Local development with Studio

Develop tasks, views, and workflows locally in your browser.
The Airplane Studio provides a rich local development experience that allows you to quickly iterate on Tasks and Views, even before they've been deployed. The studio is functionally divided into two parts:
  1. Left sidebar that lists out local tasks and views, in addition to any additional configuration required by them, such as resources and configs.
  2. Main pane that allows the user to perform operations like executing tasks, modifying local resources, etc.
Local execution of Docker tasks is not currently supported.

Starting the studio

If you haven't installed the Airplane CLI, do that before continuing. The studio works by making requests to a local dev server, a trimmed-down version of the Airplane API server used to facilitate local development. To start up the local dev server, run airplane dev:
$ airplane dev
Discovering tasks and views...registered 2 tasks and 1 view.
Started studio session at https://app.airplane.dev/studio?host=http://localhost:4000 (^C to quit)
Press ENTER to open the studio in the browser.
This command does a few things:
  1. Discovers local task and view definitions to load into the local dev server, which subsequently get displayed in the studio. airplane dev takes in a single, optional, positional argument that indicates which directory to discover tasks and views from, e.g. airplane dev ~/my_apps—this is known as the development root. Any task or view that has been discovered is said to be registered with the studio. By default, if no argument is passed, the CLI will attempt to discover definitions in the current directory and all nested subdirectories. It's also possible to pass in a filename as an argument, e.g. airplane dev my_task.task.yaml—in this case, the studio will be used for the local development of a singular task or view.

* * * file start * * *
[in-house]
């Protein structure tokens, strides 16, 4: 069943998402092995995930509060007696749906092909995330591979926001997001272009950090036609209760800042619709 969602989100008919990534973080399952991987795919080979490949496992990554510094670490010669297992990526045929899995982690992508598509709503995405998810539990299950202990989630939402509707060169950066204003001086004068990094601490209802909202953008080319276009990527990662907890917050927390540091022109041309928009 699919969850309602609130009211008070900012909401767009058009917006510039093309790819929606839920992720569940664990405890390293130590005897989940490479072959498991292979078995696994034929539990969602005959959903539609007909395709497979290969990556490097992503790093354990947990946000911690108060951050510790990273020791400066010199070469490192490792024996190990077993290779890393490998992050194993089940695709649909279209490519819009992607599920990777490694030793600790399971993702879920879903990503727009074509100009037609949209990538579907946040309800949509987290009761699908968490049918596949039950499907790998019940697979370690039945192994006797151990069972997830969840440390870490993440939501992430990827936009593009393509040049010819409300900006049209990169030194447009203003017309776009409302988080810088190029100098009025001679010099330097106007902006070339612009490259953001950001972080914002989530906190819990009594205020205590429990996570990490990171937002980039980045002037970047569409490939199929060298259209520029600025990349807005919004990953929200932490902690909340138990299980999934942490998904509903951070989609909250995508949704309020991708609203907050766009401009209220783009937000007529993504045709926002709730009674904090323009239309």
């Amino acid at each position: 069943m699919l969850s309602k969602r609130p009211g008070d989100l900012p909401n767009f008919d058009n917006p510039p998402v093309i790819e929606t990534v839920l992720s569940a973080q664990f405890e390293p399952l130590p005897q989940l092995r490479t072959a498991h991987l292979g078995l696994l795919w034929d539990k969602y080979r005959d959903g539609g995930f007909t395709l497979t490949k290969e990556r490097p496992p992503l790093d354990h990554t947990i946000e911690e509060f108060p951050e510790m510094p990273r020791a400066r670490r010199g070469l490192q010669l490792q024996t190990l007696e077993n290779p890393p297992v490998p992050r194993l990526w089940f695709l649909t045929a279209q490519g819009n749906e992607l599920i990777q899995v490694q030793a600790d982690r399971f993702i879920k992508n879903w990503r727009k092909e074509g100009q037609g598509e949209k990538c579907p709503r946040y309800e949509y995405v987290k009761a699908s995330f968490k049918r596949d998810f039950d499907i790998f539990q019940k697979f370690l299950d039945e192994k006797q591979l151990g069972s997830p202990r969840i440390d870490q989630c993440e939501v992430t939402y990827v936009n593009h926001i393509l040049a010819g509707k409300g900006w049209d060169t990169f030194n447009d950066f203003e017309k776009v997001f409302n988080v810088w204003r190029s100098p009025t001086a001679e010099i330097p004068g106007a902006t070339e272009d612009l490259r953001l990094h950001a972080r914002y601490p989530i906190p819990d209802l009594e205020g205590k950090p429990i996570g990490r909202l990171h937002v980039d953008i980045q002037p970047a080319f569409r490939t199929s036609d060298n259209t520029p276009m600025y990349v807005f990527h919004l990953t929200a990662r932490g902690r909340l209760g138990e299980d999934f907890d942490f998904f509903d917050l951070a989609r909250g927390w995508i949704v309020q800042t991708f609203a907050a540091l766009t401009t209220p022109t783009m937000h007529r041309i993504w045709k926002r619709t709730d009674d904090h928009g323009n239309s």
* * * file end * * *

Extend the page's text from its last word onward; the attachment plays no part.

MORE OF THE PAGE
2. Starts up an HTTP server that will respond to requests from the studio to execute tasks, load views, etc.
  3. Outputs a URL from which you can access the studio. Note that although the studio UI is part of our production web app, any tasks and views are actually running locally on your machine!

Executing tasks

You can execute task locally from the studio—to do so, select the task from the left sidebar, fill in any relevant parameters, and click Execute:
You'll then be redirected to a page for the run, which shows real-time logs for the execution in a UI similar to what you might see in your production environment:
If your task requires config variables or resource configuration, you can include them in a dev config file. By default, the CLI will look for a file called airplane.dev.yaml in the development root, and traverse upwards through any parent directories until it finds one. You can override this with --config-path if your dev config file is stored elsewhere:
$ airplane dev --config-path my-airplane-config.dev.yaml

Child runs

If you are developing a task that executes another task, the task being called should be registered locally with the studio. To execute a remote task when no local task is present, see the docs on setting a fallback environment.

Loading views

To load a view into the studio, simply select a view from the left sidebar (it may take a few seconds to initially load the view):
Because the local dev server is handling the loading of the view, any edits you make to your view will show up instantly in the studio—try it out!

Tasks in views

If you reference a task in your view, that task must be registered locally unless a fallback environment has been specified, similar to child runs.

Setting local configuration

Through the CLI, you can configure local resources and config variables. For more information, check out the docs on the Dev config file.

Distinguishing studio runs

When you execute a task from Studio, the run's environment variables will be populated with AIRPLANE_ENV_ID and AIRPLANE_ENV_SLUG, both of which will be set to studio. This can be useful for distinguishing between runs that were executed from Studio and those that were executed from Airplane. For more information, see the runtime environment variables docs.